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Chin J Integr Med. 2020 Apr;26(4):243-250. doi: 10.1007/s11655-020-3192-6. Epub 2020 Feb 17.

Can Chinese Medicine Be Used for Prevention of Corona Virus Disease 2019 (COVID-19)? A Review of Historical Classics, Research Evidence and Current Prevention Programs.

Author information

1
Institute for Tibetan Medicine, China Tibetology Research Center, Beijing, 100101, China.
2
Centre for Evidence-Based Chinese Medicine, Beijing University of Chinese Medicine, Beijing, 100029, China.
3
School of Traditional Chinese Medicine, Beijing University of Chinese Medicine, Beijing, 100029, China.
4
School of Health and Social Care, London South Bank University, London, SE1 0AA, UK.
5
Centre for Evidence-Based Chinese Medicine, Beijing University of Chinese Medicine, Beijing, 100029, China. jianping_l@hotmail.com.
6
Institute of Integrated Traditional Chinese Medicine and Western Medicine, Guangzhou Medical University, Guangzhou, 510120, China. jianping_l@hotmail.com.

Abstract

OBJECTIVE:

Since December 2019, an outbreak of corona virus disease 2019 (COVID-19) occurred in Wuhan, and rapidly spread to almost all parts of China. This was followed by prevention programs recommending Chinese medicine (CM) for the prevention. In order to provide evidence for CM recommendations, we reviewed ancient classics and human studies.

METHODS:

Historical records on prevention and treatment of infections in CM classics, clinical evidence of CM on the prevention of severe acute respiratory syndrome (SARS) and H1N1 influenza, and CM prevention programs issued by health authorities in China since the COVID-19 outbreak were retrieved from different databases and websites till 12 February, 2020. Research evidence included data from clinical trials, cohort or other population studies using CM for preventing contagious respiratory virus diseases.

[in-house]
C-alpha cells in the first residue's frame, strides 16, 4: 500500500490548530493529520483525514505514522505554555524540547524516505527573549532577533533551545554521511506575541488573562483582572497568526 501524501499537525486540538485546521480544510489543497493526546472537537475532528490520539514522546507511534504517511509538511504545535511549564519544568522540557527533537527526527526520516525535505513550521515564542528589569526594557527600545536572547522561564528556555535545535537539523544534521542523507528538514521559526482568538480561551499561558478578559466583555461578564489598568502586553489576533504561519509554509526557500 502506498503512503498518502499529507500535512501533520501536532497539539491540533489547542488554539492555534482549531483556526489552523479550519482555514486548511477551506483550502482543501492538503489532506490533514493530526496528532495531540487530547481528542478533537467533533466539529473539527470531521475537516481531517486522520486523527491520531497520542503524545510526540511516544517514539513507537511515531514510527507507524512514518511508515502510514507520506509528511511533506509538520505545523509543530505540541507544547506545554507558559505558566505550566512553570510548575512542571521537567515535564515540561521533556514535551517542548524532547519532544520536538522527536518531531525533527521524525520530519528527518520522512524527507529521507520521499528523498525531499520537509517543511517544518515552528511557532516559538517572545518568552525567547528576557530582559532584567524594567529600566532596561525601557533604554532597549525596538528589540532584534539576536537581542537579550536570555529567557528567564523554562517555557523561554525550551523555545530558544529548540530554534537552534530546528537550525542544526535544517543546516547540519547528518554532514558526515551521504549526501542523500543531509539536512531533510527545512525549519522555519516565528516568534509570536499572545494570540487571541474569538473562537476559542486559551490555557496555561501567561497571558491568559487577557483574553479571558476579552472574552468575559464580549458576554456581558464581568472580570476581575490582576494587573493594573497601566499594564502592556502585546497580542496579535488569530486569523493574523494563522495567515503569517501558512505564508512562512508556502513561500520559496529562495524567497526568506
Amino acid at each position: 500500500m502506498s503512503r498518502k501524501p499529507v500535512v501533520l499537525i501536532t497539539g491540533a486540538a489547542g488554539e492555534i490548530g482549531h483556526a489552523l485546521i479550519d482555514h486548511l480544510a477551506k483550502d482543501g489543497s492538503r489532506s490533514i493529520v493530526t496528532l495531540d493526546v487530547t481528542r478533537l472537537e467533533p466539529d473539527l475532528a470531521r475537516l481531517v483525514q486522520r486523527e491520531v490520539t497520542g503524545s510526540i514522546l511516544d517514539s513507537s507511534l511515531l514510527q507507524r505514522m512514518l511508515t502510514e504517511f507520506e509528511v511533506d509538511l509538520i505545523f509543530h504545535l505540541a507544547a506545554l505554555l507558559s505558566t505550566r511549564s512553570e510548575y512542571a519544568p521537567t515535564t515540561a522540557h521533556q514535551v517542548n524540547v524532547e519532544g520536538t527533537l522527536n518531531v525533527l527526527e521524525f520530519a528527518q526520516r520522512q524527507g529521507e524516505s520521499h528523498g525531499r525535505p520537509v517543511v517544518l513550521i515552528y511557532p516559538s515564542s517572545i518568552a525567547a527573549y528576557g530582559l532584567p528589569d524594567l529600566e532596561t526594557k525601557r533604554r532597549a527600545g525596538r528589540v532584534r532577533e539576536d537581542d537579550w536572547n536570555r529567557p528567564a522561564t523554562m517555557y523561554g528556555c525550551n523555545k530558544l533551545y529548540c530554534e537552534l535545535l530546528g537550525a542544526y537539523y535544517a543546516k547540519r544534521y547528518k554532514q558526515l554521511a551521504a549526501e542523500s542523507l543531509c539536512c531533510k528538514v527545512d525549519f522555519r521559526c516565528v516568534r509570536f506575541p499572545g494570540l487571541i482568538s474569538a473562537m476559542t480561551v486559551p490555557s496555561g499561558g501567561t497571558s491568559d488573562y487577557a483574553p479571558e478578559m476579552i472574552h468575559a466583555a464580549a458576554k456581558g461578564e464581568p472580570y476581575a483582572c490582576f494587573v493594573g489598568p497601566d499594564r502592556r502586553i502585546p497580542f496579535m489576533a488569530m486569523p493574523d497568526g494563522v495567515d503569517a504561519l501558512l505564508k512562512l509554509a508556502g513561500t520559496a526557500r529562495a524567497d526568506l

RESULTS:

The use of CM to prevent epidemics of infectious diseases was traced back to ancient Chinese practice cited in Huangdi's Internal Classic (Huang Di Nei Jing) where preventive effects were recorded. There were 3 studies using CM for prevention of SARS and 4 studies for H1N1 influenza. None of the participants who took CM contracted SARS in the 3 studies. The infection rate of H1N1 influenza in the CM group was significantly lower than the non-CM group (relative risk 0.36, 95% confidence interval 0.24-0.52; n=4). For prevention of COVID-19, 23 provinces in China issued CM programs. The main principles of CM use were to tonify qi to protect from external pathogens, disperse wind and discharge heat, and resolve dampness. The most frequently used herbs included Radix astragali (Huangqi), Radix glycyrrhizae (Gancao), Radix saposhnikoviae (Fangfeng), Rhizoma Atractylodis Macrocephalae (Baizhu), Lonicerae Japonicae Flos (Jinyinhua), and Fructus forsythia (Lianqiao).

CONCLUSIONS:

Based on historical records and human evidence of SARS and H1N1 influenza prevention, Chinese herbal formula could be an alternative approach for prevention of COVID-19 in high-risk population. Prospective, rigorous population studies are warranted to confirm the potential preventive effect of CM.

KEYWORDS:

Chinese medicine; clinical evidence; corona virus disease 2019 (COVID-19); prevention program; review

PMID:
32065348
PMCID:
PMC7088641
DOI:
10.1007/s11655-020-3192-6
[Indexed for MEDLINE]
Free PMC Article

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